The disturbed movements seen in disorders of the basal ganglia, such as Huntington's disease and parkinsonism, emphasize the importance of the basal ganglia for nonnal motor control. Understanding of the pathophysiÂ ology of these disorders has been limited because most proposed models of basal ganglia function fail to explain adequately how disturbances in the structure and function of neuronal populations and alterations in neuroÂ chemistry result in abnormal motor behavior. This lack of adequate models, in tum, is related to deficiencies in our understanding of the neuronal interactions that mediate normal movement. A useful model for basal ganglia function should describe the circuitry involved in normal movement and provide a rationale for the signs produced by pathologic processes. The model should be consistent with current knowledge of the anatomy, physiÂ ology, and neurochemistry of the basal ganglia. The model should account also for the responses of patients with basal ganglia disorders to various pharmacological and surgical manipUlations. The anatomy, pharmacology, and physiology of the basal ganglia have been reviewed extensively (Baldessarini & Tarsy 1980, Barbeau 1979, DenÂ ny-Brown 1962, Fallon & Moore 1978, Graybiel & Ragsdale 1979, HorÂ nykiewicz 1979, Iversen 1977, Jung & Hassler 1960, Oberg &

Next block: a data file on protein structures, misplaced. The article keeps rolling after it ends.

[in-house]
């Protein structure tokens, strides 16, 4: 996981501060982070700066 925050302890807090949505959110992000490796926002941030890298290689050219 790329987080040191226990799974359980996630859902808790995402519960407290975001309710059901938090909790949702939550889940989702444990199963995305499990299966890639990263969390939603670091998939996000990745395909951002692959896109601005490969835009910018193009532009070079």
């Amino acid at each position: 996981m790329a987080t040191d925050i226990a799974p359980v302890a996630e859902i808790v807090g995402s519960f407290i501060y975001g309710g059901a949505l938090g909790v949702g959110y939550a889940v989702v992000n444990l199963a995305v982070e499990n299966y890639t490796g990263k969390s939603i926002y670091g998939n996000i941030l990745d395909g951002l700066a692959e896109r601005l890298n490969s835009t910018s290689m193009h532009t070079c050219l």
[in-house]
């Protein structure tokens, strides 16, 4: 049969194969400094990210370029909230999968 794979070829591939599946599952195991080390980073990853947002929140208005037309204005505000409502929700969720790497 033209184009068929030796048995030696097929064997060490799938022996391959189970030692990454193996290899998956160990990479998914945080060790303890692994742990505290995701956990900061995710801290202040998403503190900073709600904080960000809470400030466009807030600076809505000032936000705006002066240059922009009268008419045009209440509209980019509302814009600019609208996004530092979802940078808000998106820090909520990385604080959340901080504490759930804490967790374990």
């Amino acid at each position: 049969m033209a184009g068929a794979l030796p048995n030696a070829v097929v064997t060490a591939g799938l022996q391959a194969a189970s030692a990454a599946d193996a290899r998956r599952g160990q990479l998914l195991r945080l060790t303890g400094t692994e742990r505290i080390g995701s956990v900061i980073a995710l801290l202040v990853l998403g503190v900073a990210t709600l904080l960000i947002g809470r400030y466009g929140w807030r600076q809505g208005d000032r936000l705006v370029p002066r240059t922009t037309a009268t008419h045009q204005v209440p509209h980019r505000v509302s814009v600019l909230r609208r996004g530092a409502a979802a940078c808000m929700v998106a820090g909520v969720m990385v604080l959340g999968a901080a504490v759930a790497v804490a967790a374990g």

Annual Review of Neuroscience – Annual Reviews
Published: Mar 1, 1983
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